Gelman & Associate's statement regarding COVID-19 - Read More

One of the most difficult parts of the process of separation or divorce for parents can be determining how child custody and access can be arranged. What’s more, is that even when an arrangement is settled upon, there can be factors that cause the arrangement to be called into question. When the child or children involved ask their parents or the courts to alter a parenting arrangement, the courts must consider a number of factors, including but not limited to, the preference of the child. When other factors are also introduced, such as those related to safety, a parent with part-time parenting time can lose it. This is demonstrated in a recent decision from the Superior Court of Quebec, where a father’s refusal to comply with COVID-19 restrictions proved to be the last straw.

Child has difficulty spending time with father

At the time of the trial, the child involved was 11-years-old. His parents separated in 2010, one year after the child was born. Despite their separation, the parents lived together for another five years. When the father left the home a shared custody arrangement was put in place. At this time the child was six years old.

The child had difficulty staying with his father from the outset. Problems first arose when the father imposed a strict vegan diet on the child, who did not like much of the food presented to him by the father. The father would force the child to eat the food, presenting the same dish to him at every meal until the child finally ate it. The father also exclusively used sunscreen and laundry detergent that the child didn’t like, with the sunscreen leading to burns and the clothes not being cleaned properly. There were also incidents where the father used physical force against the child as a form of punishment.

Over the years the child repeatedly asked the mother if he could live exclusively with her.

COVID-19 instructions are ignored

After keeping the custody arrangement in place for five years, COVID-19 hit and the father refused to follow the directions of Public Health, criticizing them in front of the child.

The father also made the child watch YouTube videos where people speak disparagingly about those who follow COVID-19 rules.

The father said his failure to follow rules, including not wearing a mask, are related to health problems. But the father did not provide any evidence to support this claim. The court found that the father simply found masks uncomfortable, which is not enough of a justification to not wear one.

Speaking to the father’s choice to expose the child to YouTube videos where people speak out against pandemic measures, the court wrote,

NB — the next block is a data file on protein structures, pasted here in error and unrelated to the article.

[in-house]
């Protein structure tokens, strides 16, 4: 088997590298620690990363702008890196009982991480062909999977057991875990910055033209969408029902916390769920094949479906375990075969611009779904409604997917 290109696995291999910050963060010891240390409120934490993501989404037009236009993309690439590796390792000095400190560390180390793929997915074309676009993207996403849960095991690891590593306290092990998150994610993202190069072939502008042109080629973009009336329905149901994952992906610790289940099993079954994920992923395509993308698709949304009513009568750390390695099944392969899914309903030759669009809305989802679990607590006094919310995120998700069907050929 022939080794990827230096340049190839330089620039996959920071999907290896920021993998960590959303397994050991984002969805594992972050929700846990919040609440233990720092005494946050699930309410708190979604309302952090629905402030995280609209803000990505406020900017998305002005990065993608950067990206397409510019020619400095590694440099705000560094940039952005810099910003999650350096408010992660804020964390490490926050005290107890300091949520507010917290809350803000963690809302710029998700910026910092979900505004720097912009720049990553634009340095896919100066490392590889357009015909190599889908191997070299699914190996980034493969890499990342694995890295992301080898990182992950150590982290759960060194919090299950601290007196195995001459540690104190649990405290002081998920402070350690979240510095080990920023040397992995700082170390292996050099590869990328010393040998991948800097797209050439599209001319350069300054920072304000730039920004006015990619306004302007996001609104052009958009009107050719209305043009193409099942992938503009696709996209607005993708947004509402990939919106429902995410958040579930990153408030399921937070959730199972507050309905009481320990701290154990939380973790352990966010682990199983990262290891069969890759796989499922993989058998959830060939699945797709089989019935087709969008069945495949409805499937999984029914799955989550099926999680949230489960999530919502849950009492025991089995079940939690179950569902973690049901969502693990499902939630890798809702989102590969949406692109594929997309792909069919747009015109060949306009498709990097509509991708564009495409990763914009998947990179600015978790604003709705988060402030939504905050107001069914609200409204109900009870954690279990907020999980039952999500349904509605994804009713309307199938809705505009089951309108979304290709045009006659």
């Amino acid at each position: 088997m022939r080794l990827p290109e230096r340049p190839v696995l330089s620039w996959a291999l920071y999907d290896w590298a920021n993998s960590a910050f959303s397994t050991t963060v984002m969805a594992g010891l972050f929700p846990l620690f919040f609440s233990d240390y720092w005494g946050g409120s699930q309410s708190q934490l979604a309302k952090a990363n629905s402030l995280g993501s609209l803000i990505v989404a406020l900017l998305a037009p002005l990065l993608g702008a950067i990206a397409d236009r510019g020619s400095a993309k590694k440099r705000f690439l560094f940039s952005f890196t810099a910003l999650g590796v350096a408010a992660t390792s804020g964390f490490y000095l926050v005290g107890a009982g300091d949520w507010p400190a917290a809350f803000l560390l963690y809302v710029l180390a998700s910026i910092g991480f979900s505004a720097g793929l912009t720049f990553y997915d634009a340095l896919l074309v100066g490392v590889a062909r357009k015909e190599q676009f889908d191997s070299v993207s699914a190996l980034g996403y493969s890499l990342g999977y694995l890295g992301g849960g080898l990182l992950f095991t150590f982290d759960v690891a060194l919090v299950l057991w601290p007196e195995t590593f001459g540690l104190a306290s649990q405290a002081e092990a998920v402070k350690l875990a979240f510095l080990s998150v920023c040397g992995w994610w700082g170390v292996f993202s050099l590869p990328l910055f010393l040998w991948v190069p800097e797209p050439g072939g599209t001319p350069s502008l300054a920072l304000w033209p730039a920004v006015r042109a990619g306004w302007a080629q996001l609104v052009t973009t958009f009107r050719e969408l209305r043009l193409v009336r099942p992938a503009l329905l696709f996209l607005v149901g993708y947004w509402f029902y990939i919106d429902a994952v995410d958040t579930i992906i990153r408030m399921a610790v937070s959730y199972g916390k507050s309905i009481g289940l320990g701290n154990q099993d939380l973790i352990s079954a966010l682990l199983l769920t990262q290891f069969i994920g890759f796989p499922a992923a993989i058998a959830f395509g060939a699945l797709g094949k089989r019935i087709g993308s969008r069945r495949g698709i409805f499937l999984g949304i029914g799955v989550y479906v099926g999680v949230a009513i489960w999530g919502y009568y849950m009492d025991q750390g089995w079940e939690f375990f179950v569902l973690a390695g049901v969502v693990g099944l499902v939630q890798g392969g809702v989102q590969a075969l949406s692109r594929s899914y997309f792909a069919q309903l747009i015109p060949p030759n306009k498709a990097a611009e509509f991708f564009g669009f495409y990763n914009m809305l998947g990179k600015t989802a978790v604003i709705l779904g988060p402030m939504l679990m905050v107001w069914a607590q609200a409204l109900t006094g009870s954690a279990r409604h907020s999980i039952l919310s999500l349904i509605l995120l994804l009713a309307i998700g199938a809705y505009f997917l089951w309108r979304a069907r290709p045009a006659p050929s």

“Although freedom of expression is a recognized right, this does not go so far as to allow an adult to denigrate and discredit, in the presence of his minor child, citizens who respect the rules decreed by health authorities in the midst of a pandemic. The message sent by the parent to his child is then that it is not important to respect the law or the health and safety of others, which prompts the Court to question the father’s parental capacities in matters of education and well-being of the child and, consequently, the arrangements for custody.”

The court looked at both the wishes of the child as well as the behaviour of the father and found that a change in the arrangement was necessary. The father’s parenting time was reduced to a schedule that will see the child with his father every other weekend from Saturday at 10:00am to Sunday at 6:00pm.

Contact Gelman & Associates to learn how knowledgeable family law lawyers can protect your custody and access rights. Conveniently located in six offices throughout Ontario, our offices are easily accessible by transit and off-highway. In order to be available to clients and prospective clients, our phone lines are open Monday to Friday from 8 AM to 8 PM. Call us at (416) 736-0200 or 1-844-736-0200 or contact us online for an initial consultation.

Contact Form - Contact Us

Fill out this form to request a free consultation (some exceptions apply) and someone will call or email you.

Personal Information

Contact Preferences

How would you like to be contacted? Click all that apply.

How can we help you?

Brief description of your legal issue:

The use of the Internet or this form for communication with the firm or any individual member of the firm is not secure and does not establish a lawyer-client relationship. Confidential or time-sensitive information should not be sent through this form.

Sending